Tsunami Network Grows

GNS Science has added a new station to New Zealand’s Tsunami Monitoring Network.

The station, located at Tauranga, brings the network to five stations, with monitoring equipment also located at Gisborne, Napier, Wellington and Chatham Island.

The tsunami gauges record fluctuations in the tide levels at selected sites, with the traces clearly showing the variation in high and low tide times between the various centres. The addition of the Tauranga gauge brings the network another step closer to its final target of 20 stations, with the network expected to be completed during 2010.

The tsunami gauges are being installed at three types of locations – off-shore islands, population centres identified as at risk, and coastal sites thought to be at risk according to evidence of past tsunami events. The Chatham Island station is the first of five stations to be deployed at offshore islands. Stations are also planned for Norfolk, Raoul, Macquarie and Antipodes islands, with the stations at Norfolk Island and Macquarie Island to be installed by Australia.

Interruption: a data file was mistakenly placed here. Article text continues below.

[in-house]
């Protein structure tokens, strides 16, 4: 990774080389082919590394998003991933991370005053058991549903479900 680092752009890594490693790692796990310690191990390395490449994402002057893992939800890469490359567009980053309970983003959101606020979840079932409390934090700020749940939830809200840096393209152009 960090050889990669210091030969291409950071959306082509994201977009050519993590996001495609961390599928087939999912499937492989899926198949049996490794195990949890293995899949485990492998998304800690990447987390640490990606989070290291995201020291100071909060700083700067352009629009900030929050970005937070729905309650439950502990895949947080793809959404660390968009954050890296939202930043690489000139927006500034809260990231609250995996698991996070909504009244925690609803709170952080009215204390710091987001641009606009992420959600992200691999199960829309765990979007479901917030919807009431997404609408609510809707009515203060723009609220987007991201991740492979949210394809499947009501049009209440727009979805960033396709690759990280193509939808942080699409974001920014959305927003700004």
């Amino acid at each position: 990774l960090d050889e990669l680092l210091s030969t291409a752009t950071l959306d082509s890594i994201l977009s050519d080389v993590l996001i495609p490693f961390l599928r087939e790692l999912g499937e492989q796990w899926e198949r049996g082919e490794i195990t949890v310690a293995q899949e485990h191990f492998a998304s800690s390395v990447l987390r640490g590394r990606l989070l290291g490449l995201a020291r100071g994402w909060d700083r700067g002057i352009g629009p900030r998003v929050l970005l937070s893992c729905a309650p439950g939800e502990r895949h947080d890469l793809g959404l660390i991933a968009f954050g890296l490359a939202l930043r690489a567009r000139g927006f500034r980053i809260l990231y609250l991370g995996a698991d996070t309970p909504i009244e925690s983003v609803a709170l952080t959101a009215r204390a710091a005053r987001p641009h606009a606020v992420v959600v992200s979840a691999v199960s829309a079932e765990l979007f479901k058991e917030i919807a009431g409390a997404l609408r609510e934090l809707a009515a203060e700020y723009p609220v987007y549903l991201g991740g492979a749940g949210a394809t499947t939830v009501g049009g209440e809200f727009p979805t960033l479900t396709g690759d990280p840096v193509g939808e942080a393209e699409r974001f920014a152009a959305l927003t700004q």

Tauranga, Gisborne, Napier and Wellington are the first of seven stations to be installed at population centres at risk of tsunami. Stations are planned for Auckland, Christchurch and Dunedin.

Evidence of past tsunami events indicates that the northern, eastern and southern coasts of New Zealand are more at risk from tsunami events, when compared with studies of the west coast. The location of eight coastal monitoring stations reflects this with sites planned for North Cape, Hokianga, Great Barrier Island, East Cape, Mahia, Castlepoint, Kaikoura and Puysegur Point.

A plot of the sea levels recorded by the five commissioned stations during the past 36 hours can be found here.

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